Another contributing factor to inappropriate student-teacher relationships is an often unacknowledged power relationship. This is particularly true in Zen Buddhism where the relationship between teacher and student is very intimate. Teachings are given in private interviews, and Zen students often look to their teachers in order to validate their meditative experiences. Tibetan Buddhism also has intimate teacher-student relationships where male Tibetan lamas hold positions of authority, their followers demonstrating deference greater than that in many other forms of Buddhism in the west. Similarly, the guru-disciple relationship in yoga encourages the same sort of unwavering devotion.
Furthermore, the situation becomes more confusing given that few contemporary spiritual teachers offer clear guidelines regarding the relationship between sexuality and spiritual growth.This is not due to a lack of sexual relationships between Buddhist teachers and their students. On the contrary, in an informal survey conducted by Jack Kornfield (a western vipassanna teacher) out of fifty-four Buddhist teachers, thirty-nine were sexually active. Of the thirty-nine sexually active teachers, nine were involved with their students. Similarly in the yoga community, yoga classes and trainings are often seen to be fertile ground for meeting future partners.
What surprises me is not the numbers of teachers who are sexually engaged with their students, but the lack of processes and procedures for dealing with such relationships. It seems that not all communities are aware of, or concerned with, potential negative outcomes of intimate spiritual relationships which lack guidelines, or communities which lack grievance procedures. I have often thought of a Buddhist or yoga teacher’s role as analogous to that of a doctor, psychologist or counselor. It is an intimate situation where the student or client in some way gives over his or her trust to someone in order to grow or heal. Just as the possibility of healing is immense, so too is the possibility of suffering.
The suffering resulting from sexual teacher-student relationships is acute as in many instances the student has entered the relationship in order to find true awakening, but instead may be met with a lack of respect that intensifies their suffering. Furthermore, those who have been involved in relationships with a teacher often leave their group, yoga school or community without publicly recognizing what harm has been caused. This inadvertently makes sexual misconduct a private rather than public issue.
Sexual misconduct in analogous professions such as medicine and psychology is now a public issue. Sexual interactions between these professionals and their clients are always inappropriate, as to engage sexually with a client is to engage in an act of power due to the trust that is necessarily “given over” to the professional in order for the client to grow. To violate predetermined sexually boundaries, with or without consent is a sexualizing of a non-sexual relationship that is integral to one’s development. As often the professional is a man, and the client a woman, this violation also reinforces stereotypes of women as primarily sexual objects.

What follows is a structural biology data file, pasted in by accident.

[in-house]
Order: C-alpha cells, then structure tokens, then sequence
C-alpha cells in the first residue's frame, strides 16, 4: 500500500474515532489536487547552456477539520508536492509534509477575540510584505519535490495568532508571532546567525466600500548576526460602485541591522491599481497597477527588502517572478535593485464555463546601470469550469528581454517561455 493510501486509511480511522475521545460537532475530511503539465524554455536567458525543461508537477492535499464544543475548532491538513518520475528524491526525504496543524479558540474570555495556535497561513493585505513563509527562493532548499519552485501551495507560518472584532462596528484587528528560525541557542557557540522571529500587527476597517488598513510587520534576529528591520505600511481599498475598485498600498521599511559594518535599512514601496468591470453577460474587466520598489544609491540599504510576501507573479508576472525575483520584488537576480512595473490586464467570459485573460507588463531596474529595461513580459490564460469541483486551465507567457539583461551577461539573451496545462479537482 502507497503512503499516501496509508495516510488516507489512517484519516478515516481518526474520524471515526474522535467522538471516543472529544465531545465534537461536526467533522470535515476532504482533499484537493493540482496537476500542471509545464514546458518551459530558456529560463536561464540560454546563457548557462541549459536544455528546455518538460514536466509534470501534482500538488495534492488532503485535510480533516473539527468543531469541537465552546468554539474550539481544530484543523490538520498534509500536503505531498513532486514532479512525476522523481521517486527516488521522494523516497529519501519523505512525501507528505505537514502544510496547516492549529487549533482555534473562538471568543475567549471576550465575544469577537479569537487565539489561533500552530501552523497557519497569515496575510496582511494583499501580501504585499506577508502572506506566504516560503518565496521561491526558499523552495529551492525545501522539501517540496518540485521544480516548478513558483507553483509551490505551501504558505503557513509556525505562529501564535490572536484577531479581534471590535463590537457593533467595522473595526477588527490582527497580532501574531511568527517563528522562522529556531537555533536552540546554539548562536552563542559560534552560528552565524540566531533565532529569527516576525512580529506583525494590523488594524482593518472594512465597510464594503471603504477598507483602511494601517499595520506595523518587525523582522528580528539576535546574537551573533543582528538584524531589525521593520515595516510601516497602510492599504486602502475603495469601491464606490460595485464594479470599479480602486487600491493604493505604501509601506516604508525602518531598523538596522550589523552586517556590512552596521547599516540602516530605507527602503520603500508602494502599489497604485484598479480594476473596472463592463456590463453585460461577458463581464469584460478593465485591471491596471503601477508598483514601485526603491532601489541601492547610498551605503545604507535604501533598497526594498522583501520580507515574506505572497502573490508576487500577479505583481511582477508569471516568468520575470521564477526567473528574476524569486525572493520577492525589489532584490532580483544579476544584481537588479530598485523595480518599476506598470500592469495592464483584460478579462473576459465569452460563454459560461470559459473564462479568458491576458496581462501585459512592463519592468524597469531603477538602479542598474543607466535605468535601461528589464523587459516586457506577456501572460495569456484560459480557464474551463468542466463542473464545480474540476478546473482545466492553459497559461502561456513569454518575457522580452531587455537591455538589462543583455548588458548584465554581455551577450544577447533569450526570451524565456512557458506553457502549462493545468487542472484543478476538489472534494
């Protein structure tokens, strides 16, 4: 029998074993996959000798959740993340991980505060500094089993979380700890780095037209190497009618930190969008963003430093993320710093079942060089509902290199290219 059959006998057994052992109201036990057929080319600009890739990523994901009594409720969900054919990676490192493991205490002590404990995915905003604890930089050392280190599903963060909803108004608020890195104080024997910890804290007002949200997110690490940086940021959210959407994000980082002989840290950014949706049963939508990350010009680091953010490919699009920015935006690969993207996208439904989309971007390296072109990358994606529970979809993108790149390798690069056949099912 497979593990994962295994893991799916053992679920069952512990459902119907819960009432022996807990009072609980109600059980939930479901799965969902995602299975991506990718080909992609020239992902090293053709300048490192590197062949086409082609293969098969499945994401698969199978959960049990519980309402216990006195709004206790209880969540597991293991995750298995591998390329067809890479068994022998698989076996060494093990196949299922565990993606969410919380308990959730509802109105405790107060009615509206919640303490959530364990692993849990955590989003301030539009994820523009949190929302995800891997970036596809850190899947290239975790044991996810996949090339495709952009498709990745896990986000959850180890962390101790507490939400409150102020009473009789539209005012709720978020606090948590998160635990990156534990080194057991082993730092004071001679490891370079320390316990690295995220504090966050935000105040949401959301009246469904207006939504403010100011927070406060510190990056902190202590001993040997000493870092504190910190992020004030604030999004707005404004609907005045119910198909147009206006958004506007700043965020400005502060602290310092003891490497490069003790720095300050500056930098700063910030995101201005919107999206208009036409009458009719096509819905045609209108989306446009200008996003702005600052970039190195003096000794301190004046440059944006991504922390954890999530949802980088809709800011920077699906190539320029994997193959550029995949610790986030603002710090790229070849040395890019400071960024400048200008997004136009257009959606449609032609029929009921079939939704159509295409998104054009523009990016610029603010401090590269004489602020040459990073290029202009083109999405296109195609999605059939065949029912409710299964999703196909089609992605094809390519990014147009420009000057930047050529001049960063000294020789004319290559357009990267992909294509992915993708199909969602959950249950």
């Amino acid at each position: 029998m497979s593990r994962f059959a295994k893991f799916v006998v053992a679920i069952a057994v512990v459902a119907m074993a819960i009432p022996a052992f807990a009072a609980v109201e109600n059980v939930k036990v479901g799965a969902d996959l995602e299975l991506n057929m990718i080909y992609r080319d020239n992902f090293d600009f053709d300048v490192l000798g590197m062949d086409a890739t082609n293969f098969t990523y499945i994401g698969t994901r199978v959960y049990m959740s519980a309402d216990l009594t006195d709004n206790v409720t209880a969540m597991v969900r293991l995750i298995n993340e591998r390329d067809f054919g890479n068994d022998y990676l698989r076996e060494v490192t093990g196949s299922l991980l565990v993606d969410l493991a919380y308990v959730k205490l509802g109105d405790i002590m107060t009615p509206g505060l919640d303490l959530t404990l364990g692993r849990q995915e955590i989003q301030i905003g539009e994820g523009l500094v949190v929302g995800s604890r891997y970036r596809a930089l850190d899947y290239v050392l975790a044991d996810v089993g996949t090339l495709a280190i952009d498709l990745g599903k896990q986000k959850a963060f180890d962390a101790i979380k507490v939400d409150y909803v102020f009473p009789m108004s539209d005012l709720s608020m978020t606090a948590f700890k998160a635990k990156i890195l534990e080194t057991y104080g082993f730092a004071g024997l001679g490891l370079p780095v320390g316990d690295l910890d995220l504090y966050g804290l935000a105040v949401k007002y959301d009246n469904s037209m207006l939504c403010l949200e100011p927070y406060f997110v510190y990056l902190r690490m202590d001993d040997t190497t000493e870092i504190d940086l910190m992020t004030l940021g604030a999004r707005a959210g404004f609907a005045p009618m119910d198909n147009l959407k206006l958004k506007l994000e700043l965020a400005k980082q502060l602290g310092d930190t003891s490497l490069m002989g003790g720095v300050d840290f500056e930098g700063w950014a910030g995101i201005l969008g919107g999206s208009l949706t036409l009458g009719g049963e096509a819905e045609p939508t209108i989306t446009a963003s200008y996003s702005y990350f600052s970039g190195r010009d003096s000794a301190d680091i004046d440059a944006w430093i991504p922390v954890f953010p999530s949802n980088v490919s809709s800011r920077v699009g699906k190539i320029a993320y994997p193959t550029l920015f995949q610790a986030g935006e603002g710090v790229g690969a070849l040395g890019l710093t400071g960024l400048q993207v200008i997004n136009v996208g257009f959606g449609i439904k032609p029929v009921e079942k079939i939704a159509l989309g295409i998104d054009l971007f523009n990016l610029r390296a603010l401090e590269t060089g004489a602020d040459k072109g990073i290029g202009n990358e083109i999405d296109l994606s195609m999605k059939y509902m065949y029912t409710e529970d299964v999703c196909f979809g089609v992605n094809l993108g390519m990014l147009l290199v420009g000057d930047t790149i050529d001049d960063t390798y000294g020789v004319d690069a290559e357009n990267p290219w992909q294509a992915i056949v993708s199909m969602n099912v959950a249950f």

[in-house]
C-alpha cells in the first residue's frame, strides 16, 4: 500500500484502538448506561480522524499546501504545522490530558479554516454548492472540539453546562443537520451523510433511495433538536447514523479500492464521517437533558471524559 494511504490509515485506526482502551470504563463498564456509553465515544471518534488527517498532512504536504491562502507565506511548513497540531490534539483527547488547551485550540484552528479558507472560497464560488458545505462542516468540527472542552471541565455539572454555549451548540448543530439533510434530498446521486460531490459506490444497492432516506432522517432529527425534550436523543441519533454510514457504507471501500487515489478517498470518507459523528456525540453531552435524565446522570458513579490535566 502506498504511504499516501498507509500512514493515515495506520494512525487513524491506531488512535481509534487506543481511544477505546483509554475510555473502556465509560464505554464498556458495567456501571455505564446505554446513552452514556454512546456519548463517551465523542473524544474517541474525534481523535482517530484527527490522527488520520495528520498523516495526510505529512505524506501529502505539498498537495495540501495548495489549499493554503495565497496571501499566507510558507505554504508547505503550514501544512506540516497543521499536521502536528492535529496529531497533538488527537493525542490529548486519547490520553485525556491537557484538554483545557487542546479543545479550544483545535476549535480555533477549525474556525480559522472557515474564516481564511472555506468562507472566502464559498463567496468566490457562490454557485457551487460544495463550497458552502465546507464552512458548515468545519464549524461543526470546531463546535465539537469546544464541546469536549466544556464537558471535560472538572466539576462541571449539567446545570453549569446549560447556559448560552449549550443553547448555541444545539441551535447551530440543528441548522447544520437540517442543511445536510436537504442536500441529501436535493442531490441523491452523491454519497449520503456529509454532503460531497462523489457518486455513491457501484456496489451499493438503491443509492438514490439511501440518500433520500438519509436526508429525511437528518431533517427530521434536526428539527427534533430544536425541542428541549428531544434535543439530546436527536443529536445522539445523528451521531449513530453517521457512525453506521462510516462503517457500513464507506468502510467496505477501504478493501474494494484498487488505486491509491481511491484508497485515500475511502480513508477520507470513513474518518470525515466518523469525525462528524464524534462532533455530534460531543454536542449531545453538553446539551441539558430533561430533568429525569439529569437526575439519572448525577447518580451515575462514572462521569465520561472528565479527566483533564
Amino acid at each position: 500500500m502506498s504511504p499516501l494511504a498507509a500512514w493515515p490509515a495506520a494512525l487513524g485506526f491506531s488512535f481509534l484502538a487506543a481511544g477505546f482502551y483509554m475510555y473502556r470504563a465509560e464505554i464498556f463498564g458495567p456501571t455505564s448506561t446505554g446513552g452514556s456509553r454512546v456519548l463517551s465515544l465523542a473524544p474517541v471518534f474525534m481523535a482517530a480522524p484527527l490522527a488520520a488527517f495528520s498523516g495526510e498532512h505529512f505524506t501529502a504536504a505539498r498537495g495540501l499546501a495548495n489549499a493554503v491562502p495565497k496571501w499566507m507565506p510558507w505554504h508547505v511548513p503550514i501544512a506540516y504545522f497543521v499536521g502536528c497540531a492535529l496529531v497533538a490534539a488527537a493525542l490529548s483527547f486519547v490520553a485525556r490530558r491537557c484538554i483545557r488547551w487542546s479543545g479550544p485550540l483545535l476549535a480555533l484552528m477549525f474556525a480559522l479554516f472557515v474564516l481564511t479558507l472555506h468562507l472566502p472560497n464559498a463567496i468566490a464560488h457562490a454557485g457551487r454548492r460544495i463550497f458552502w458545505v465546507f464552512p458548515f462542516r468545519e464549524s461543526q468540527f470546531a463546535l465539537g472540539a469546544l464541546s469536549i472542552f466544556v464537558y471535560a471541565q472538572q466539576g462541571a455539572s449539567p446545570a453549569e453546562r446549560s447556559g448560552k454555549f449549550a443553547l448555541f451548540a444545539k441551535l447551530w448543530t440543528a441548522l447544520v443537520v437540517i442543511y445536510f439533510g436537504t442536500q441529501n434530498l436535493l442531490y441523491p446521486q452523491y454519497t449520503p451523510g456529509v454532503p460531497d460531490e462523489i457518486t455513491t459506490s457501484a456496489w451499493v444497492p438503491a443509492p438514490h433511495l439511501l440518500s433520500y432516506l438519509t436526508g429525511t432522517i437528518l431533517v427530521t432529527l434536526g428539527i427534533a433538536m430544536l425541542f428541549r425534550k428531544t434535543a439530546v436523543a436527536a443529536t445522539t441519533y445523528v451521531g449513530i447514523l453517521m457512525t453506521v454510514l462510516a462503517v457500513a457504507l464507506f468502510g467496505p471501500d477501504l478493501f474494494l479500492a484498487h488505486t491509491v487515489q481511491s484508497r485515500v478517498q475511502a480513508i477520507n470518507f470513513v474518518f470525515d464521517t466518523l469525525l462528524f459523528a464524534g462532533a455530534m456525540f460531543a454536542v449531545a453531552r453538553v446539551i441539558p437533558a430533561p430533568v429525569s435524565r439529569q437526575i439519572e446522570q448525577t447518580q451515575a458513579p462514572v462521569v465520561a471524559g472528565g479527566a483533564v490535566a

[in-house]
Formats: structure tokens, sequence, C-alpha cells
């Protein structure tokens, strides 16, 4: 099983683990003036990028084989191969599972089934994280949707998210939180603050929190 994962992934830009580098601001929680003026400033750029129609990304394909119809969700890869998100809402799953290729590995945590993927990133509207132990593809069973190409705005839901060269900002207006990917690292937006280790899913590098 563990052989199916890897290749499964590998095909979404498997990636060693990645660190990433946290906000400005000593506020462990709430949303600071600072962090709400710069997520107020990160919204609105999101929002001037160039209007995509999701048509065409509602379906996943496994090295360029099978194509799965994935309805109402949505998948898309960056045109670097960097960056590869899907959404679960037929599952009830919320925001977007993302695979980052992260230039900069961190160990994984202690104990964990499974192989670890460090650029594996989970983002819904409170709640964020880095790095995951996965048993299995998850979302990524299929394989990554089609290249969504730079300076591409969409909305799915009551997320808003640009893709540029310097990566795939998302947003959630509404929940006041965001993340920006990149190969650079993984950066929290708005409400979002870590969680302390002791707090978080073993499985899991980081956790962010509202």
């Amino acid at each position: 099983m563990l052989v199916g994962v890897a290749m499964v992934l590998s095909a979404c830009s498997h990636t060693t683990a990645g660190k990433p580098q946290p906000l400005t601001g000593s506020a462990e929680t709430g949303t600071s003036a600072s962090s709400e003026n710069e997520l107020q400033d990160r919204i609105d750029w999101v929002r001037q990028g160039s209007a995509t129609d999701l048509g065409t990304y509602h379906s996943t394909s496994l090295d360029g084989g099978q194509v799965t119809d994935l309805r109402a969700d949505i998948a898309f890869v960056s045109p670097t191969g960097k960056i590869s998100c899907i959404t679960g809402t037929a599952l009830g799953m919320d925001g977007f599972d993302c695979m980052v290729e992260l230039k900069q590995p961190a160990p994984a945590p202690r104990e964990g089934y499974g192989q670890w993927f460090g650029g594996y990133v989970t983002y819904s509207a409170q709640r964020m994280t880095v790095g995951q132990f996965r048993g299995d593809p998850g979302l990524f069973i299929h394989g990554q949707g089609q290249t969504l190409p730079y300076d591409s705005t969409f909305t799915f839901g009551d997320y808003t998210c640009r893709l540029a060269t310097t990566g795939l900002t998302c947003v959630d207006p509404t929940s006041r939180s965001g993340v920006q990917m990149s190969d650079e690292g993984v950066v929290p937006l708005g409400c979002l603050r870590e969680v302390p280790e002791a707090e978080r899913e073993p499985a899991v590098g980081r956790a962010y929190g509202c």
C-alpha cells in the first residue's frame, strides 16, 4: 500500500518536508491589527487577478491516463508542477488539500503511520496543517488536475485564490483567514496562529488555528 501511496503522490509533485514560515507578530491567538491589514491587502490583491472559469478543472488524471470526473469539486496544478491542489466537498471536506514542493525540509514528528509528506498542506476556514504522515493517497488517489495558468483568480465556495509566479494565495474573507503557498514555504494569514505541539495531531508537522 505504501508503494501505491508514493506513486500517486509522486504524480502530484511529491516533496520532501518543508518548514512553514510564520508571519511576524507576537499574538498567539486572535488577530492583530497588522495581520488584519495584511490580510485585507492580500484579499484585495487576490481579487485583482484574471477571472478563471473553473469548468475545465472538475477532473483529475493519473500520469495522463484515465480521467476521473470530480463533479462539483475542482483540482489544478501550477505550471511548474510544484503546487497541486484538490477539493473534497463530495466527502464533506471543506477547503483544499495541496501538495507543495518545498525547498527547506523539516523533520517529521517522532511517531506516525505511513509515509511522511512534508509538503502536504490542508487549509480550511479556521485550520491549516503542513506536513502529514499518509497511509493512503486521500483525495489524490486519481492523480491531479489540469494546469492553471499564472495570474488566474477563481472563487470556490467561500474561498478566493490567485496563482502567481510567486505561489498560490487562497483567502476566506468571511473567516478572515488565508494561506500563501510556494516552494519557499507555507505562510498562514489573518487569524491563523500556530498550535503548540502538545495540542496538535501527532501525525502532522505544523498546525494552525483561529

Given that Buddhist and yoga teachers teachers are in similar position of power to doctors and psychologists, I am alarmed that they do not necessarily need to follow a similar code of conduct. While organizations such as Yoga Australia have a clearly set process for grievances of sexual misconduct/harassment, Yoga Alliance does not.
Why is it that many Buddhist and yoga communities are sweeping this issue under the carpet, or viewing ongoing discussion of incidents of sexual misconduct as a “hanging out of dirty laundry?” Primarily, I think it is due to an over-investment in teachers as the ultimate source of wisdom. Teachers may help us along the path (on which there really is no beginning and end) but fundamentally the path is one that we walk alone, sometimes with the silent company of others. To live with awareness as yoga and Buddhist practice asks us to, it is on our own experience that we must rely in order to realize the true nature of things. Teachers can only point us in the right direction.
Secondly, it seems that these relationships are abstracted from a social context when examined. “Women are wrongly viewed by society as “other” —subjecting a women’s vulnerability to abuse by individual men and male-dominated institutions.
To abstract sexual misconduct from a social context results in making a grey situation black and white, as women can “just say no.” Although some women can “just say no,” other women are immersed in a social system which denies their subjectivity and encourages passivity, making “no” a very difficult statement to make. This abstraction results in both parties being viewed as autonomous individuals with the free choice to enter into sexual relationships.
It is thought there is no blame, no right, no wrong. But there is responsibility, and in a state of vulnerability, students need to be able to trust their teacher to make decisions which will cause the least suffering to their student. Surely this is ahimsa in action?
For Buddhist and yoga communities to grow, and for some to heal, a suitable form needs to be decided upon, which not only details the responsibilities of both teachers and students, but also the steps that can be taken when teachers and students transgress boundaries integral to the continuation of healthy dharmic and community relations. Only when this has been established can Buddhist and yoga practitioners begin to safely engage in dharmic and spiritual relationships which will allow them to realize the expansiveness and interconnectedness of the world.
Jean Byrne PhD is long term meditator, yoga practitioner and authorised ashtanga yoga teacher. She enjoys exploring the intersection between formal and informal practice both philosophically and in daily life. Jean co teaches the Mysore program at The Yoga Space in Perth, and has authored numerous academic and non academic articles on yoga, nonduality, feminist spirituality and childbirth education. She also oversees the delivery of not for profit yoga classes in the Perth community for disadvantaged women and children
Editor: Kate Bartolotta.